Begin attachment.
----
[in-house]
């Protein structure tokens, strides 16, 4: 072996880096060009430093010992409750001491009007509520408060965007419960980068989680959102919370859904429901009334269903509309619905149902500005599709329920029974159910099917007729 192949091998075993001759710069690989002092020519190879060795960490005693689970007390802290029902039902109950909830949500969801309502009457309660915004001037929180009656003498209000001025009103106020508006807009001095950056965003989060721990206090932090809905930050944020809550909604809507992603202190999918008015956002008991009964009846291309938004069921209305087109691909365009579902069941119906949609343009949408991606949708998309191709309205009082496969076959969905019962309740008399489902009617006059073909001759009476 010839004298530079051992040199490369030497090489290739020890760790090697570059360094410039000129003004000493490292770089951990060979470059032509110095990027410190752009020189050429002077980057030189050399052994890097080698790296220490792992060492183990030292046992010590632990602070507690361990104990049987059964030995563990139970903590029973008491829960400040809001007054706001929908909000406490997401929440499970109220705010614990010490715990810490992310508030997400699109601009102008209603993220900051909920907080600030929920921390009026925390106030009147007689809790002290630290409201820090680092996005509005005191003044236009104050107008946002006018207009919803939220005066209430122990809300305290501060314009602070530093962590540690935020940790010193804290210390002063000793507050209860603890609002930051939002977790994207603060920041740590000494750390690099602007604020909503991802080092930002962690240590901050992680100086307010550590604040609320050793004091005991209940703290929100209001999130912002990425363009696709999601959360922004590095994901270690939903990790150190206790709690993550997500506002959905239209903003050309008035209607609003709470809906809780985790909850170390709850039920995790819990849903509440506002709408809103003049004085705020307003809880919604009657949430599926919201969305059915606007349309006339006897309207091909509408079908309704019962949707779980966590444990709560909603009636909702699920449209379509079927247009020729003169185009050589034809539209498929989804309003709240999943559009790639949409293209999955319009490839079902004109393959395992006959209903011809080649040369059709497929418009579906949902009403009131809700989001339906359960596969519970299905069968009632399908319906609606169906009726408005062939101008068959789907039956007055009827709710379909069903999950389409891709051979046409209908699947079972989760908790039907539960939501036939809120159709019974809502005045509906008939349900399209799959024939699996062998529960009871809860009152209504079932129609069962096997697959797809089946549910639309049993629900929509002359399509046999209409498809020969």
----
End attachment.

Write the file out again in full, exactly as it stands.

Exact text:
[in-house]
């Protein structure tokens, strides 16, 4: 072996880096060009430093010992409750001491009007509520408060965007419960980068989680959102919370859904429901009334269903509309619905149902500005599709329920029974159910099917007729 192949091998075993001759710069690989002092020519190879060795960490005693689970007390802290029902039902109950909830949500969801309502009457309660915004001037929180009656003498209000001025009103106020508006807009001095950056965003989060721990206090932090809905930050944020809550909604809507992603202190999918008015956002008991009964009846291309938004069921209305087109691909365009579902069941119906949609343009949408991606949708998309191709309205009082496969076959969905019962309740008399489902009617006059073909001759009476 010839004298530079051992040199490369030497090489290739020890760790090697570059360094410039000129003004000493490292770089951990060979470059032509110095990027410190752009020189050429002077980057030189050399052994890097080698790296220490792992060492183990030292046992010590632990602070507690361990104990049987059964030995563990139970903590029973008491829960400040809001007054706001929908909000406490997401929440499970109220705010614990010490715990810490992310508030997400699109601009102008209603993220900051909920907080600030929920921390009026925390106030009147007689809790002290630290409201820090680092996005509005005191003044236009104050107008946002006018207009919803939220005066209430122990809300305290501060314009602070530093962590540690935020940790010193804290210390002063000793507050209860603890609002930051939002977790994207603060920041740590000494750390690099602007604020909503991802080092930002962690240590901050992680100086307010550590604040609320050793004091005991209940703290929100209001999130912002990425363009696709999601959360922004590095994901270690939903990790150190206790709690993550997500506002959905239209903003050309008035209607609003709470809906809780985790909850170390709850039920995790819990849903509440506002709408809103003049004085705020307003809880919604009657949430599926919201969305059915606007349309006339006897309207091909509408079908309704019962949707779980966590444990709560909603009636909702699920449209379509079927247009020729003169185009050589034809539209498929989804309003709240999943559009790639949409293209999955319009490839079902004109393959395992006959209903011809080649040369059709497929418009579906949902009403009131809700989001339906359960596969519970299905069968009632399908319906609606169906009726408005062939101008068959789907039956007055009827709710379909069903999950389409891709051979046409209908699947079972989760908790039907539960939501036939809120159709019974809502005045509906008939349900399209799959024939699996062998529960009871809860009152209504079932129609069962096997697959797809089946549910639309049993629900929509002359399509046999209409498809020969």